January 2020 Bullet Journal Set-Up

And now a break from the reading summaries, stats, and updates to share my bullet journal spreads for 2020. Unlike most, I don’t bother starting a new notebook at the start of a new year. If I still have pages left in my current notebook, I just keep going.

Before diving into my 2020 spreads, I used almost ten pages planning my 2020 writing schedule and goals which I’m not showing here. In general, I laid out a future log for the entire year, four months to a page, divided horizontally so I had space for mini calendars on the left and notes on the right in each box. Then I used pencil (not normal for me) to start putting in rough plans for what writing project(s) I wanted to be working on each month.

In addition to that, I came up with two major writing goals for the year. One is a revenue goal and the other is to “build my backlist.” After that, I made sure my Q1 goals and projects tied to my 2020, and that’s it. All that’s left is to set up some sort of Kanban board to track my tasks associated with those project and make sure it all gets done. With that more or less set up, I moved on to my reading goals for 2020.

I’m keeping it pretty simple with this two page spread. On the left side, I can keep track of new books that I want to put on hold at the library (or add to my wishlist). There’s an 8×8 box for each month, and I’m writing the release date and title in each box for the books I’m excited about. On the right side, I’ve listed my reading goals for the year (which I’m going to talk about more in a separate post). Then I’m using the bottom half of the page as a tracker for the books I’ve purchased to make sure I’m buying and reading books rather than buying and hoarding them.

Next up is my month at a glance. I like the traditional line-a-day view for this. I’m putting my regular life events on the left side and my writing business stuff on the right side. I also have a little habit tracker on the left side for the four habits I’m tracking in January (vitamin, meditation, cardio, and stretching).

The right hand side also has a mini habit tracker because I have a goal of writing 1000 words every day in January. They can be in any of the three Modern Fae projects I’m currently working on, but blog posts and outlining and brainstorming don’t count. It has to be part of a story scene, even if I eventually end up cutting it from the finished product. Ultimately, I want to see if I can keep this up all year, but I’m going to take it one month at a time so I don’t get overwhelmed by my ambition.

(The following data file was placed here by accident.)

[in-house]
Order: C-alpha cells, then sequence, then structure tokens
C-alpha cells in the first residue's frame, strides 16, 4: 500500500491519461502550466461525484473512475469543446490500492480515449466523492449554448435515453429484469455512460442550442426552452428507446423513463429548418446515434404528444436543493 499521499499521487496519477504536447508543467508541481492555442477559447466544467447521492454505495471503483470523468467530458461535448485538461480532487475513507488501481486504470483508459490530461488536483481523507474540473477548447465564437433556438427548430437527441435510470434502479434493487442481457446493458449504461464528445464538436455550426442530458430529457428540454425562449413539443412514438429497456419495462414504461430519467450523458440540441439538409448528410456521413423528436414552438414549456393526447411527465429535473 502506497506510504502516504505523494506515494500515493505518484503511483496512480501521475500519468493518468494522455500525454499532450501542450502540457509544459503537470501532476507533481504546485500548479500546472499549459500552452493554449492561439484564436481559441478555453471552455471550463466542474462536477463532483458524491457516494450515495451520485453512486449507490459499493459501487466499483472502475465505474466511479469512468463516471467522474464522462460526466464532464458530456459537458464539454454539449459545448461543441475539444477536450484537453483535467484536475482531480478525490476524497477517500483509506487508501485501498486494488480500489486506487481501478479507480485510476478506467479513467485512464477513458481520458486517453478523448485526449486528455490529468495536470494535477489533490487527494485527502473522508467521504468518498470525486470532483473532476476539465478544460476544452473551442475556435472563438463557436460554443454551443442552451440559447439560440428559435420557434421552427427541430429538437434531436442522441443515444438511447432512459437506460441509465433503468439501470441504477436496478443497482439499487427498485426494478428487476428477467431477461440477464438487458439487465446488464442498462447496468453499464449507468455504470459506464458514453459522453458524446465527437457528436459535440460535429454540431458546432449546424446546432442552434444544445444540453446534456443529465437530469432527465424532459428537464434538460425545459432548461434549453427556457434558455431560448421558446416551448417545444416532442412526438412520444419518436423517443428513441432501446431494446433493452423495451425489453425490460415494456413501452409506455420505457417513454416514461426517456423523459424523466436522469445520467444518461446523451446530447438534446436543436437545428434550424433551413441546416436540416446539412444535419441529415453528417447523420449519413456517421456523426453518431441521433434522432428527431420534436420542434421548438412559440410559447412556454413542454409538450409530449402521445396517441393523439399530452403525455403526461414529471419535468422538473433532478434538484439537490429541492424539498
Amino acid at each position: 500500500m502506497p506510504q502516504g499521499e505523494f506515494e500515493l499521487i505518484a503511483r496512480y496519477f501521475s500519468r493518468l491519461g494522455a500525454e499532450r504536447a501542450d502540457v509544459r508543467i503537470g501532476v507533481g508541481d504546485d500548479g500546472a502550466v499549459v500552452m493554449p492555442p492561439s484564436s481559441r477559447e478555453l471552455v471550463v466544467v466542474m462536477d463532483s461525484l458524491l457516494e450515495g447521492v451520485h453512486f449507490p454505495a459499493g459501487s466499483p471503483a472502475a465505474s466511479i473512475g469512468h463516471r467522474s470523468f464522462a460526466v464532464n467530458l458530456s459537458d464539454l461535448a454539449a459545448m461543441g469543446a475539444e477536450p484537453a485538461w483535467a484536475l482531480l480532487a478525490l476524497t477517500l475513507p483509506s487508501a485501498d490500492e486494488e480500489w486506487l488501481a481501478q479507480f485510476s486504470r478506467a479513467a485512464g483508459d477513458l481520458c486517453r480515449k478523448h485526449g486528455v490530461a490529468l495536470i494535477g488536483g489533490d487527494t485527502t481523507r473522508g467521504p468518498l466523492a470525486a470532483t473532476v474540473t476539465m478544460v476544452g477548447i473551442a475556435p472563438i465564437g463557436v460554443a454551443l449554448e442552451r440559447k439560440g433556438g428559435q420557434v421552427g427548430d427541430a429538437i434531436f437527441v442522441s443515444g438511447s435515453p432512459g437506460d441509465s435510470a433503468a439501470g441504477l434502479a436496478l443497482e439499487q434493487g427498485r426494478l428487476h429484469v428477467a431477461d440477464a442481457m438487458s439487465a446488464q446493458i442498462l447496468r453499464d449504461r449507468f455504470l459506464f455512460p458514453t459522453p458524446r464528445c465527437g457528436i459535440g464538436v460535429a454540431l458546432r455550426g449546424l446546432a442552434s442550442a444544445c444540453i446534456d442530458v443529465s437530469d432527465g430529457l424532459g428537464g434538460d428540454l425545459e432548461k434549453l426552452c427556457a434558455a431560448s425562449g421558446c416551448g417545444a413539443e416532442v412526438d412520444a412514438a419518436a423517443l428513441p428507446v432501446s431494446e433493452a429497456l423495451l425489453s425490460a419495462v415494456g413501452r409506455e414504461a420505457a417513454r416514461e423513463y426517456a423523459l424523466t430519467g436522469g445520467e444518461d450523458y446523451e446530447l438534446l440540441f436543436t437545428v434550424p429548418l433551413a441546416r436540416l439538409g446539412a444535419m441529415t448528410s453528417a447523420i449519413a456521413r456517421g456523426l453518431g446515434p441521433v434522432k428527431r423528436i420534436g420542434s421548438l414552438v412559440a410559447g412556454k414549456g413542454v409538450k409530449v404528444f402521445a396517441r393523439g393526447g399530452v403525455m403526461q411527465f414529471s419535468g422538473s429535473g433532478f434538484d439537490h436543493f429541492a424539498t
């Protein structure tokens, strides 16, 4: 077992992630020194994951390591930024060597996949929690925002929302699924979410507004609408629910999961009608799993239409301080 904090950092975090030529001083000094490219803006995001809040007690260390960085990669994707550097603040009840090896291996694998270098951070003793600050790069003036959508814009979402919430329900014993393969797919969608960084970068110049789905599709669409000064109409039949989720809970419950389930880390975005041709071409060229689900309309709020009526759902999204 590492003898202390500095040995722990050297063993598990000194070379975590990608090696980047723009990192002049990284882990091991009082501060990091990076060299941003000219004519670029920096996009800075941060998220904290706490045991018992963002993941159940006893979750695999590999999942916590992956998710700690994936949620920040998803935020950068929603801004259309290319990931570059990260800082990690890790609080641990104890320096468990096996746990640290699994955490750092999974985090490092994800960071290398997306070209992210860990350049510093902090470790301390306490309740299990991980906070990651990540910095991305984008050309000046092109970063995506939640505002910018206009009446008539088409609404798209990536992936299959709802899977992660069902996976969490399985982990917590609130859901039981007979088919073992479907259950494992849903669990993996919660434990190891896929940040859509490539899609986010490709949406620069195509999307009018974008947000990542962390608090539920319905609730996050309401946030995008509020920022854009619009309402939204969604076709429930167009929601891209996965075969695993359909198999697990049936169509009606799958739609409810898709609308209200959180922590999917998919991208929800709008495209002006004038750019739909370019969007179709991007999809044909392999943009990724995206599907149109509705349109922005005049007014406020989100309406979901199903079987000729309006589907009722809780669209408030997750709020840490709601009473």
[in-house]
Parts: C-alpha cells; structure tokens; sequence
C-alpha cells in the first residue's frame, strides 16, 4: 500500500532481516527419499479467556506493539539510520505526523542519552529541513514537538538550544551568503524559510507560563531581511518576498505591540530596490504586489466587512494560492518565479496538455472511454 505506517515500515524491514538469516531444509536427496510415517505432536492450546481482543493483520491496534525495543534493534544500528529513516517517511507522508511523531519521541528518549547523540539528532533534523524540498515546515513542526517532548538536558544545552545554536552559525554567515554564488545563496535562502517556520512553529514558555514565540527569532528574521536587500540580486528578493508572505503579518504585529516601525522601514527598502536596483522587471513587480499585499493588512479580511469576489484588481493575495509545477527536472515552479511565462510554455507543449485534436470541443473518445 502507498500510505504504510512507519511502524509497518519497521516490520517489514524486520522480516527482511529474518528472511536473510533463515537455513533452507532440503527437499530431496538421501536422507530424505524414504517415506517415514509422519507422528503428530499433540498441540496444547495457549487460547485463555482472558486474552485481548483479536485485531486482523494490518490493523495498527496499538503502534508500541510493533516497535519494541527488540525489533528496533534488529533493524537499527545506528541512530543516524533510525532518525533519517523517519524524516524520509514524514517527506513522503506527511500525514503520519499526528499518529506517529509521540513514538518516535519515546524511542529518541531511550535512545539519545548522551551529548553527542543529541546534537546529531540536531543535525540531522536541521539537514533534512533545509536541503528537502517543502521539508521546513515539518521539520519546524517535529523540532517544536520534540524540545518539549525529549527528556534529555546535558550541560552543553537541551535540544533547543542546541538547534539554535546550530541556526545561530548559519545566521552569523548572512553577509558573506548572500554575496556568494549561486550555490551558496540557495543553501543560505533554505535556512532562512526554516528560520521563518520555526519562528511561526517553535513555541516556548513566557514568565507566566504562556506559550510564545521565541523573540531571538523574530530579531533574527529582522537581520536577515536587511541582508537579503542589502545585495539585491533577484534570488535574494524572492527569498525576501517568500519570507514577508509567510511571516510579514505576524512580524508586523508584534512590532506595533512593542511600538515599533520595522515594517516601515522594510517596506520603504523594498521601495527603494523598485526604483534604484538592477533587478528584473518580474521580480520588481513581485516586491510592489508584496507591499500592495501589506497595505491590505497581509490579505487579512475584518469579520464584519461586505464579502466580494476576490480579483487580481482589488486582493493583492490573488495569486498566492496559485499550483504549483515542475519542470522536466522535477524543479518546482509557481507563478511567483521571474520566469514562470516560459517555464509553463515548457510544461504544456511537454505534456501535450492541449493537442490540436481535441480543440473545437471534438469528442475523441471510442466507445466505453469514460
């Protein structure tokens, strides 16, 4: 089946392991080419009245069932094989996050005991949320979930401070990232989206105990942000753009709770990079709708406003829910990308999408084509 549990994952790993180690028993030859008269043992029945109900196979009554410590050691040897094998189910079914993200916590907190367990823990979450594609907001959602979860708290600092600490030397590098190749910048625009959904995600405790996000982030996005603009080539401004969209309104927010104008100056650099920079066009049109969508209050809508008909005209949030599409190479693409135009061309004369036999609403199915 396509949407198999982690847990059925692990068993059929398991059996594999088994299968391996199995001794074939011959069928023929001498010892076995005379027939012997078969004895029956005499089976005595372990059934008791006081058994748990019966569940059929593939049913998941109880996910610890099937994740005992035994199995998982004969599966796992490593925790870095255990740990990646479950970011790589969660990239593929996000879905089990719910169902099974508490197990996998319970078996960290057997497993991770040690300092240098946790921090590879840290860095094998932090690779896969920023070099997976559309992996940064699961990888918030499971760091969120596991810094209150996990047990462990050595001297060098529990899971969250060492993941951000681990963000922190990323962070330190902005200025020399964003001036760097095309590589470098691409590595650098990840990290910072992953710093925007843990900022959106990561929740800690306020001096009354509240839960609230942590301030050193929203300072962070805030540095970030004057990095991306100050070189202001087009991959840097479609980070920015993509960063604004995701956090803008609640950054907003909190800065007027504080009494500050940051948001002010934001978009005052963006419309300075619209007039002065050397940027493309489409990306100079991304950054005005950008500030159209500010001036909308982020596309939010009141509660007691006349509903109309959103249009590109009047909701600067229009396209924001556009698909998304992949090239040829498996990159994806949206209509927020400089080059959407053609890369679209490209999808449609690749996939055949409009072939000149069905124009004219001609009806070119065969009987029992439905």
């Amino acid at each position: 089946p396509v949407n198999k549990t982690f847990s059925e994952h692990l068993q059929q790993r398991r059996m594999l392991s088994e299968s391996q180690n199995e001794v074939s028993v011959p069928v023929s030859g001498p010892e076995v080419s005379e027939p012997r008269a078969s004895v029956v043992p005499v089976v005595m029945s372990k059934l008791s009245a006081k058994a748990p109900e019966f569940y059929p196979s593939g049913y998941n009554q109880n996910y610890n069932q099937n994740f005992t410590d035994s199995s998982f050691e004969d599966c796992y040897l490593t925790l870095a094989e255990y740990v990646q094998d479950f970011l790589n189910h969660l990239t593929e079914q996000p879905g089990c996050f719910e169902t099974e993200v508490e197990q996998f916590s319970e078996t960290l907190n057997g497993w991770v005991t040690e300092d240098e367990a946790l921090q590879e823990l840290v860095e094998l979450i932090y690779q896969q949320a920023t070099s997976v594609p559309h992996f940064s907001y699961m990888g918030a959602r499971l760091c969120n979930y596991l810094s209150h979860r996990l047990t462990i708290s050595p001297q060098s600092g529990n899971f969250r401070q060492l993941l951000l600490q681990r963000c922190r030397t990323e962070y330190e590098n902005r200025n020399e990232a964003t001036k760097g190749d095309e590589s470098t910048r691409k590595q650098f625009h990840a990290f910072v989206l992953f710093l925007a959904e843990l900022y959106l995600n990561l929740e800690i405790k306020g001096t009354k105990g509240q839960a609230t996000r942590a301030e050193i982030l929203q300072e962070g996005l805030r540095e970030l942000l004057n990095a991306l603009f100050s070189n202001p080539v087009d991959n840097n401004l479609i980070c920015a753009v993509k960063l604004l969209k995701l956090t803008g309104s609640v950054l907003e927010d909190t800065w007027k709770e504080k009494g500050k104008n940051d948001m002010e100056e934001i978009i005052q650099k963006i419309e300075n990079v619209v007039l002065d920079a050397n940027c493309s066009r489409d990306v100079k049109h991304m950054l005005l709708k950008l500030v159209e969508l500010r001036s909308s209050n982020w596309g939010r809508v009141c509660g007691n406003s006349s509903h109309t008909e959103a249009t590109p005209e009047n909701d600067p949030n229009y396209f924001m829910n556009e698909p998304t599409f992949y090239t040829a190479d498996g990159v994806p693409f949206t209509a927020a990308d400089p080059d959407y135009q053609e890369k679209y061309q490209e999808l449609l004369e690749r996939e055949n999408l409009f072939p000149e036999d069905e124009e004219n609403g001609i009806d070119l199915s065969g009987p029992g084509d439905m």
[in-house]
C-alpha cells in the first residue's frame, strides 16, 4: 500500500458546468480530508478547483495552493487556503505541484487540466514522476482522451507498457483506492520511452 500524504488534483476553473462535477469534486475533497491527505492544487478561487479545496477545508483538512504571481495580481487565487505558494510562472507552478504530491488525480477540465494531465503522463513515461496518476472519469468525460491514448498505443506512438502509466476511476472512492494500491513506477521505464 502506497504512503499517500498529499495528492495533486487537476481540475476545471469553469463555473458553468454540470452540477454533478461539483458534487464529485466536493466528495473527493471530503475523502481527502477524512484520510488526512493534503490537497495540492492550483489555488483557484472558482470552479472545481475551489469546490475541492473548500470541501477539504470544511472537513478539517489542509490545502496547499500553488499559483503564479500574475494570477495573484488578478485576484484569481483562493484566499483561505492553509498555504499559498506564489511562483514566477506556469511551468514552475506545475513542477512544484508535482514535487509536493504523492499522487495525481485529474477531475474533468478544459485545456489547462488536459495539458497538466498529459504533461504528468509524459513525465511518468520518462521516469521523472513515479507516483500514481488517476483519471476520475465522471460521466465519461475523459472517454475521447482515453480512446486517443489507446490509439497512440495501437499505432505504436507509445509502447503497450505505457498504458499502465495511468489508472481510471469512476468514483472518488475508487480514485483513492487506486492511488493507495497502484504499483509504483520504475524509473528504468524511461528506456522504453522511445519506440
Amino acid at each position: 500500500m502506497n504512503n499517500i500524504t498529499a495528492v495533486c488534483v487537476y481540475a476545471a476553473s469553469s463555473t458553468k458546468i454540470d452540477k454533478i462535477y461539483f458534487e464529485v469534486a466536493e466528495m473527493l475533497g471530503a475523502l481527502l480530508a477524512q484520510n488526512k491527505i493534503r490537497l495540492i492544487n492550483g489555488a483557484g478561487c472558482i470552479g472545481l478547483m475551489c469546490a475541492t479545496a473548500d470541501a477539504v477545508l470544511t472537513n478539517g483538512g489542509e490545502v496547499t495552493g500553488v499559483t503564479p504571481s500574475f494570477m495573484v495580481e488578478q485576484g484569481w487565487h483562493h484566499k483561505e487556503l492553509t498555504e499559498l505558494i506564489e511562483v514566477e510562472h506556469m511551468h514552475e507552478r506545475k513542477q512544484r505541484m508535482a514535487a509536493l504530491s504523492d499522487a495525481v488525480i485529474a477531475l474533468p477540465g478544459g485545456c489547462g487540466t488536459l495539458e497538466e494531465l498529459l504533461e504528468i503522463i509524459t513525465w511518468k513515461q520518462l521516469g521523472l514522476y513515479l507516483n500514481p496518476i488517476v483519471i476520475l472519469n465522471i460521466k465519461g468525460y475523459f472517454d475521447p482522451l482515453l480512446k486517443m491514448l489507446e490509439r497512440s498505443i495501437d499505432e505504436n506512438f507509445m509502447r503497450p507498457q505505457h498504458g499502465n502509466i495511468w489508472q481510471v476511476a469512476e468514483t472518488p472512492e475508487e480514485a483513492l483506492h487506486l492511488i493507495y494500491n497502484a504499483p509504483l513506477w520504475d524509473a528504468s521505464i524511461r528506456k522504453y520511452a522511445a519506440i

On the next page, I have a big blank page for capturing what I read that month and any favorites from my “culture consumed” (like podcasts, music, movies, tv shows, etc.). I’m not sure exactly what this will end up looking like, but I’m intending to try to make it a bit of a collage. I’m thinking of printing out mini book covers to paste in, or maybe doodling the covers of the books I’ve read. I’ll probably add ticket stubs from movies, if I go to any. I’m leaving plenty of space to be creative and have a bit of fun.

I’m also trying something new this month. I’ve never done a mood tracker before. I thought it might be helpful to be able to visually compare my mood to my movement, so I came up with the idea for this chart.

The days of the month are across the bottom. Number of steps are on the vertical axis alongside a very basic mood scale from “no good very bad day” to “everything is awesome” with “meh” in the middle. I’m using some symbols to track what kind of movement I’m doing for my daily cardio (for me this means at least 30 minutes of continuous movement). I’m really curious to see how this turns out.

One of the reasons I wanted to try a mood tracker this month is because I’m not great at being mindful about how I’m feeling. I’m hoping this will force me to stop and think about it at least once a day. I suspect I’ll feel better on days I move more, but who knows. Maybe I won’t. It will be interesting to find out.

The final new thing I’m trying this month is this reference page just before I start my daily pages where I can do some meal planning and write down admin tasks that need to get done but that I don’t want to add to my daily log for whatever reason.